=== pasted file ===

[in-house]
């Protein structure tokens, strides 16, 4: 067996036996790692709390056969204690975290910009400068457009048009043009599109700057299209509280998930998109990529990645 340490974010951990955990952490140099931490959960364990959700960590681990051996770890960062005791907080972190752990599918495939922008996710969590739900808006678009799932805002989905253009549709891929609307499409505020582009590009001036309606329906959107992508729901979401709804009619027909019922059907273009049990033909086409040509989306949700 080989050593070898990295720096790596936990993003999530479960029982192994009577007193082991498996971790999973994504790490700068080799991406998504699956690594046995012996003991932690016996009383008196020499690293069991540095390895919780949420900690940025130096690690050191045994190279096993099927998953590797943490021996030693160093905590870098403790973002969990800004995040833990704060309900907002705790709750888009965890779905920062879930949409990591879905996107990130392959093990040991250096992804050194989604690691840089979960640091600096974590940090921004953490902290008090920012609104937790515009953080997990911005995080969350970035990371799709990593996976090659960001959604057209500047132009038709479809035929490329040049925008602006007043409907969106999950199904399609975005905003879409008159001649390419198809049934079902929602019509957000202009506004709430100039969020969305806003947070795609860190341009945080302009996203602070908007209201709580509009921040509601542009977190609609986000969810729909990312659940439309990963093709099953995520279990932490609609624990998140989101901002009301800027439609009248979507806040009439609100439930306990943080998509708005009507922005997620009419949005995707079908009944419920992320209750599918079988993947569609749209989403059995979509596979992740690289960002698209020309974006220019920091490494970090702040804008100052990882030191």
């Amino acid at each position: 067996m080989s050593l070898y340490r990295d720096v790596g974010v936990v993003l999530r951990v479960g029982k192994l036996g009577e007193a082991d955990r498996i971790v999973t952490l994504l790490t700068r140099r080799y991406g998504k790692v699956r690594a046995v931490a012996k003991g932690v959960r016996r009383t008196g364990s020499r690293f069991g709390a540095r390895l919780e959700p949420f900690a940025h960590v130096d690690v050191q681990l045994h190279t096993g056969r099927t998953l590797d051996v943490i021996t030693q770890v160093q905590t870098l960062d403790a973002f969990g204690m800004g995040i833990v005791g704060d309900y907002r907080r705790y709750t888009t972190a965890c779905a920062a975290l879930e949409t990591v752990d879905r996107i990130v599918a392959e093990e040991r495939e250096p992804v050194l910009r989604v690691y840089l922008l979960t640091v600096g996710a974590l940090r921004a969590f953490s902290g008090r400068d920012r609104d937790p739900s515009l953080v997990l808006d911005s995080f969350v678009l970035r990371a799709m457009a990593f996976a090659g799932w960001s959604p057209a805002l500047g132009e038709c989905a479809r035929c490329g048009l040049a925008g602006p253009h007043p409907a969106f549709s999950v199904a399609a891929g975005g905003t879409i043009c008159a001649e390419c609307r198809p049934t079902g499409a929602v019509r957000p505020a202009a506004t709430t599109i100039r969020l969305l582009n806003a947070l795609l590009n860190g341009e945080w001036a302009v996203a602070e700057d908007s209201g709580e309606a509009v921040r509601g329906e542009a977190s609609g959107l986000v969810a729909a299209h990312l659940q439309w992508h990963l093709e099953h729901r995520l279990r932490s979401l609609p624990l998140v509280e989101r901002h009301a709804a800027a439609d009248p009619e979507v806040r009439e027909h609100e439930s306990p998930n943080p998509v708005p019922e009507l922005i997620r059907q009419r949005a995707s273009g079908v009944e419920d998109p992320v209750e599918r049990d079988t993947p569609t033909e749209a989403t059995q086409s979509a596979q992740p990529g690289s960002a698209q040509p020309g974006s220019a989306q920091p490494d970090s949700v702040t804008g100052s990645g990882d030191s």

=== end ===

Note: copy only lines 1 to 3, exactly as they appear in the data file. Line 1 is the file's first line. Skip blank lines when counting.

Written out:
[in-house]
């Protein structure tokens, strides 16, 4: 067996036996790692709390056969204690975290910009400068457009048009043009599109700057299209509280998930998109990529990645 340490974010951990955990952490140099931490959960364990959700960590681990051996770890960062005791907080972190752990599918495939922008996710969590739900808006678009799932805002989905253009549709891929609307499409505020582009590009001036309606329906959107992508729901979401709804009619027909019922059907273009049990033909086409040509989306949700 080989050593070898990295720096790596936990993003999530479960029982192994009577007193082991498996971790999973994504790490700068080799991406998504699956690594046995012996003991932690016996009383008196020499690293069991540095390895919780949420900690940025130096690690050191045994190279096993099927998953590797943490021996030693160093905590870098403790973002969990800004995040833990704060309900907002705790709750888009965890779905920062879930949409990591879905996107990130392959093990040991250096992804050194989604690691840089979960640091600096974590940090921004953490902290008090920012609104937790515009953080997990911005995080969350970035990371799709990593996976090659960001959604057209500047132009038709479809035929490329040049925008602006007043409907969106999950199904399609975005905003879409008159001649390419198809049934079902929602019509957000202009506004709430100039969020969305806003947070795609860190341009945080302009996203602070908007209201709580509009921040509601542009977190609609986000969810729909990312659940439309990963093709099953995520279990932490609609624990998140989101901002009301800027439609009248979507806040009439609100439930306990943080998509708005009507922005997620009419949005995707079908009944419920992320209750599918079988993947569609749209989403059995979509596979992740690289960002698209020309974006220019920091490494970090702040804008100052990882030191």
């Amino acid at each position: 067996m080989s050593l070898y340490r990295d720096v790596g974010v936990v993003l999530r951990v479960g029982k192994l036996g009577e007193a082991d955990r498996i971790v999973t952490l994504l790490t700068r140099r080799y991406g998504k790692v699956r690594a046995v931490a012996k003991g932690v959960r016996r009383t008196g364990s020499r690293f069991g709390a540095r390895l919780e959700p949420f900690a940025h960590v130096d690690v050191q681990l045994h190279t096993g056969r099927t998953l590797d051996v943490i021996t030693q770890v160093q905590t870098l960062d403790a973002f969990g204690m800004g995040i833990v005791g704060d309900y907002r907080r705790y709750t888009t972190a965890c779905a920062a975290l879930e949409t990591v752990d879905r996107i990130v599918a392959e093990e040991r495939e250096p992804v050194l910009r989604v690691y840089l922008l979960t640091v600096g996710a974590l940090r921004a969590f953490s902290g008090r400068d920012r609104d937790p739900s515009l953080v997990l808006d911005s995080f969350v678009l970035r990371a799709m457009a990593f996976a090659g799932w960001s959604p057209a805002l500047g132009e038709c989905a479809r035929c490329g048009l040049a925008g602006p253009h007043p409907a969106f549709s999950v199904a399609a891929g975005g905003t879409i043009c008159a001649e390419c609307r198809p049934t079902g499409a929602v019509r957000p505020a202009a506004t709430t599109i100039r969020l969305l582009n806003a947070l795609l590009n860190g341009e945080w001036a302009v996203a602070e700057d908007s209201g709580e309606a509009v921040r509601g329906e542009a977190s609609g959107l986000v969810a729909a299209h990312l659940q439309w992508h990963l093709e099953h729901r995520l279990r932490s979401l609609p624990l998140v509280e989101r901002h009301a709804a800027a439609d009248p009619e979507v806040r009439e027909h609100e439930s306990p998930n943080p998509v708005p019922e009507l922005i997620r059907q009419r949005a995707s273009g079908v009944e419920d998109p992320v209750e599918r049990d079988t993947p569609t033909e749209a989403t059995q086409s979509a596979q992740p990529g690289s960002a698209q040509p020309g974006s220019a989306q920091p490494d970090s949700v702040t804008g100052s990645g990882d030191s």